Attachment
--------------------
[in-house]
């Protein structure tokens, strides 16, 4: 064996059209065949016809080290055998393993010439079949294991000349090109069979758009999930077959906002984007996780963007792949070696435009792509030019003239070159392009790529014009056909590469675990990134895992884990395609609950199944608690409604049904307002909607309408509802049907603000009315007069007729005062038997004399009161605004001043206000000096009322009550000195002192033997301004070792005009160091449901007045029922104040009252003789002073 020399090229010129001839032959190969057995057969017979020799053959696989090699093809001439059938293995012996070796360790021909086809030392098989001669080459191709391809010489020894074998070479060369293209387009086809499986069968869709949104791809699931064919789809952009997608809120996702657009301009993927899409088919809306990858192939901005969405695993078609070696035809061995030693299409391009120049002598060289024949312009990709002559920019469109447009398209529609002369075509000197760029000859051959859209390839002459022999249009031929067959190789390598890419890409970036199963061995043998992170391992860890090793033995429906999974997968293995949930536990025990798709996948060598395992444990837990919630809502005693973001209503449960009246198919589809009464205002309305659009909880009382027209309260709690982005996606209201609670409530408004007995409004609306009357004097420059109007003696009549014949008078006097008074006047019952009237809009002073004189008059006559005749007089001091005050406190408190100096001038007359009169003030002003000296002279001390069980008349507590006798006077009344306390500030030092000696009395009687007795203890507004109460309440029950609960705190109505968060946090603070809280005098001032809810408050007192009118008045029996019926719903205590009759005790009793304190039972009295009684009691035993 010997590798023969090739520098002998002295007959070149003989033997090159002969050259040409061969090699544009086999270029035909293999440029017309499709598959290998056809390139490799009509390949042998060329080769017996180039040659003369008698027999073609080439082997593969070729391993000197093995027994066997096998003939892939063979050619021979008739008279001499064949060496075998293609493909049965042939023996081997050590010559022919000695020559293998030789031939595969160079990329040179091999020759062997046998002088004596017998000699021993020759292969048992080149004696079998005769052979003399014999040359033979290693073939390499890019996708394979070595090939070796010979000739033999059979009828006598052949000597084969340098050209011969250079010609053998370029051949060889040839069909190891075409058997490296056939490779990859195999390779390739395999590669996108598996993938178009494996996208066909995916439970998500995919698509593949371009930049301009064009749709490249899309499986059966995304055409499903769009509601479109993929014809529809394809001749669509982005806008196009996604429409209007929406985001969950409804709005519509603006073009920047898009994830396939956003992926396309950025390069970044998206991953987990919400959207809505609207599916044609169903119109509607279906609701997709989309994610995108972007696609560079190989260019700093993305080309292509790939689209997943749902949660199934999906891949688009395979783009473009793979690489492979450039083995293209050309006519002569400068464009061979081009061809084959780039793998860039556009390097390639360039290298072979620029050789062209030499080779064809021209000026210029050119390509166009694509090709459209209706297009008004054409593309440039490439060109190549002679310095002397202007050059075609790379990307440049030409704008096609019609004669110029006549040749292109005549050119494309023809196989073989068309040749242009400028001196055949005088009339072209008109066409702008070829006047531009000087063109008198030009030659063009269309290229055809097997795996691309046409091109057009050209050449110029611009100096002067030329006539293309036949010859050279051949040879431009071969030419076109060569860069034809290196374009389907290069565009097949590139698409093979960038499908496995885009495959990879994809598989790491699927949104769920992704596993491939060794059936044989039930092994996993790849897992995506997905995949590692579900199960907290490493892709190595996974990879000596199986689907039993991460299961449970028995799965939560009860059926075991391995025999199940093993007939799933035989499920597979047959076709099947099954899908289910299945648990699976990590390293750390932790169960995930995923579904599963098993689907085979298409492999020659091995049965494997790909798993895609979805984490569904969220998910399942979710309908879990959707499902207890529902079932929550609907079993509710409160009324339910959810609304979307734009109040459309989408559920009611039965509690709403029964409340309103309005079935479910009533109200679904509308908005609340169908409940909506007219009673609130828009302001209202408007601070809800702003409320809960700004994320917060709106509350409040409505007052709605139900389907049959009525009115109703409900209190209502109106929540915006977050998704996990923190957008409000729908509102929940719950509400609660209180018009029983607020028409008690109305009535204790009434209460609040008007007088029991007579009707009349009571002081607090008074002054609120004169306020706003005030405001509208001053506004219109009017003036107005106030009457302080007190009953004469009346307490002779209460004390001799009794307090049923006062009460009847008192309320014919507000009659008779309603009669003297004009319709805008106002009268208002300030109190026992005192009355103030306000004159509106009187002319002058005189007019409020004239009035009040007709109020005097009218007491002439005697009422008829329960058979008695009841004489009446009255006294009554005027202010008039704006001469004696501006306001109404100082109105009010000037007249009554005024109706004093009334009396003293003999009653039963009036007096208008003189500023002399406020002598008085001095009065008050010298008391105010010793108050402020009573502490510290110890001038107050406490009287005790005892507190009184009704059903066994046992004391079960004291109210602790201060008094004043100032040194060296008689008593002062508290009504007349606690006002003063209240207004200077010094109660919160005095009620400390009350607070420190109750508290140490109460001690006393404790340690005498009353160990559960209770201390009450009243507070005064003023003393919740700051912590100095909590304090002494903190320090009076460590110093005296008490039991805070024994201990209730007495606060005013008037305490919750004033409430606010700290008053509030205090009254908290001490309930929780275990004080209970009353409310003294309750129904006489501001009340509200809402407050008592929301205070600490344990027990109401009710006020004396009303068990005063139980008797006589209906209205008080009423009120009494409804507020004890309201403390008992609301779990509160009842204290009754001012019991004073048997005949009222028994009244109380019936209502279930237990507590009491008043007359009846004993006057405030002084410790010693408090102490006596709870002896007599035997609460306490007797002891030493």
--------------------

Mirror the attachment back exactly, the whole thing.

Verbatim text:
[in-house]
């Protein structure tokens, strides 16, 4: 064996059209065949016809080290055998393993010439079949294991000349090109069979758009999930077959906002984007996780963007792949070696435009792509030019003239070159392009790529014009056909590469675990990134895992884990395609609950199944608690409604049904307002909607309408509802049907603000009315007069007729005062038997004399009161605004001043206000000096009322009550000195002192033997301004070792005009160091449901007045029922104040009252003789002073 020399090229010129001839032959190969057995057969017979020799053959696989090699093809001439059938293995012996070796360790021909086809030392098989001669080459191709391809010489020894074998070479060369293209387009086809499986069968869709949104791809699931064919789809952009997608809120996702657009301009993927899409088919809306990858192939901005969405695993078609070696035809061995030693299409391009120049002598060289024949312009990709002559920019469109447009398209529609002369075509000197760029000859051959859209390839002459022999249009031929067959190789390598890419890409970036199963061995043998992170391992860890090793033995429906999974997968293995949930536990025990798709996948060598395992444990837990919630809502005693973001209503449960009246198919589809009464205002309305659009909880009382027209309260709690982005996606209201609670409530408004007995409004609306009357004097420059109007003696009549014949008078006097008074006047019952009237809009002073004189008059006559005749007089001091005050406190408190100096001038007359009169003030002003000296002279001390069980008349507590006798006077009344306390500030030092000696009395009687007795203890507004109460309440029950609960705190109505968060946090603070809280005098001032809810408050007192009118008045029996019926719903205590009759005790009793304190039972009295009684009691035993 010997590798023969090739520098002998002295007959070149003989033997090159002969050259040409061969090699544009086999270029035909293999440029017309499709598959290998056809390139490799009509390949042998060329080769017996180039040659003369008698027999073609080439082997593969070729391993000197093995027994066997096998003939892939063979050619021979008739008279001499064949060496075998293609493909049965042939023996081997050590010559022919000695020559293998030789031939595969160079990329040179091999020759062997046998002088004596017998000699021993020759292969048992080149004696079998005769052979003399014999040359033979290693073939390499890019996708394979070595090939070796010979000739033999059979009828006598052949000597084969340098050209011969250079010609053998370029051949060889040839069909190891075409058997490296056939490779990859195999390779390739395999590669996108598996993938178009494996996208066909995916439970998500995919698509593949371009930049301009064009749709490249899309499986059966995304055409499903769009509601479109993929014809529809394809001749669509982005806008196009996604429409209007929406985001969950409804709005519509603006073009920047898009994830396939956003992926396309950025390069970044998206991953987990919400959207809505609207599916044609169903119109509607279906609701997709989309994610995108972007696609560079190989260019700093993305080309292509790939689209997943749902949660199934999906891949688009395979783009473009793979690489492979450039083995293209050309006519002569400068464009061979081009061809084959780039793998860039556009390097390639360039290298072979620029050789062209030499080779064809021209000026210029050119390509166009694509090709459209209706297009008004054409593309440039490439060109190549002679310095002397202007050059075609790379990307440049030409704008096609019609004669110029006549040749292109005549050119494309023809196989073989068309040749242009400028001196055949005088009339072209008109066409702008070829006047531009000087063109008198030009030659063009269309290229055809097997795996691309046409091109057009050209050449110029611009100096002067030329006539293309036949010859050279051949040879431009071969030419076109060569860069034809290196374009389907290069565009097949590139698409093979960038499908496995885009495959990879994809598989790491699927949104769920992704596993491939060794059936044989039930092994996993790849897992995506997905995949590692579900199960907290490493892709190595996974990879000596199986689907039993991460299961449970028995799965939560009860059926075991391995025999199940093993007939799933035989499920597979047959076709099947099954899908289910299945648990699976990590390293750390932790169960995930995923579904599963098993689907085979298409492999020659091995049965494997790909798993895609979805984490569904969220998910399942979710309908879990959707499902207890529902079932929550609907079993509710409160009324339910959810609304979307734009109040459309989408559920009611039965509690709403029964409340309103309005079935479910009533109200679904509308908005609340169908409940909506007219009673609130828009302001209202408007601070809800702003409320809960700004994320917060709106509350409040409505007052709605139900389907049959009525009115109703409900209190209502109106929540915006977050998704996990923190957008409000729908509102929940719950509400609660209180018009029983607020028409008690109305009535204790009434209460609040008007007088029991007579009707009349009571002081607090008074002054609120004169306020706003005030405001509208001053506004219109009017003036107005106030009457302080007190009953004469009346307490002779209460004390001799009794307090049923006062009460009847008192309320014919507000009659008779309603009669003297004009319709805008106002009268208002300030109190026992005192009355103030306000004159509106009187002319002058005189007019409020004239009035009040007709109020005097009218007491002439005697009422008829329960058979008695009841004489009446009255006294009554005027202010008039704006001469004696501006306001109404100082109105009010000037007249009554005024109706004093009334009396003293003999009653039963009036007096208008003189500023002399406020002598008085001095009065008050010298008391105010010793108050402020009573502490510290110890001038107050406490009287005790005892507190009184009704059903066994046992004391079960004291109210602790201060008094004043100032040194060296008689008593002062508290009504007349606690006002003063209240207004200077010094109660919160005095009620400390009350607070420190109750508290140490109460001690006393404790340690005498009353160990559960209770201390009450009243507070005064003023003393919740700051912590100095909590304090002494903190320090009076460590110093005296008490039991805070024994201990209730007495606060005013008037305490919750004033409430606010700290008053509030205090009254908290001490309930929780275990004080209970009353409310003294309750129904006489501001009340509200809402407050008592929301205070600490344990027990109401009710006020004396009303068990005063139980008797006589209906209205008080009423009120009494409804507020004890309201403390008992609301779990509160009842204290009754001012019991004073048997005949009222028994009244109380019936209502279930237990507590009491008043007359009846004993006057405030002084410790010693408090102490006596709870002896007599035997609460306490007797002891030493």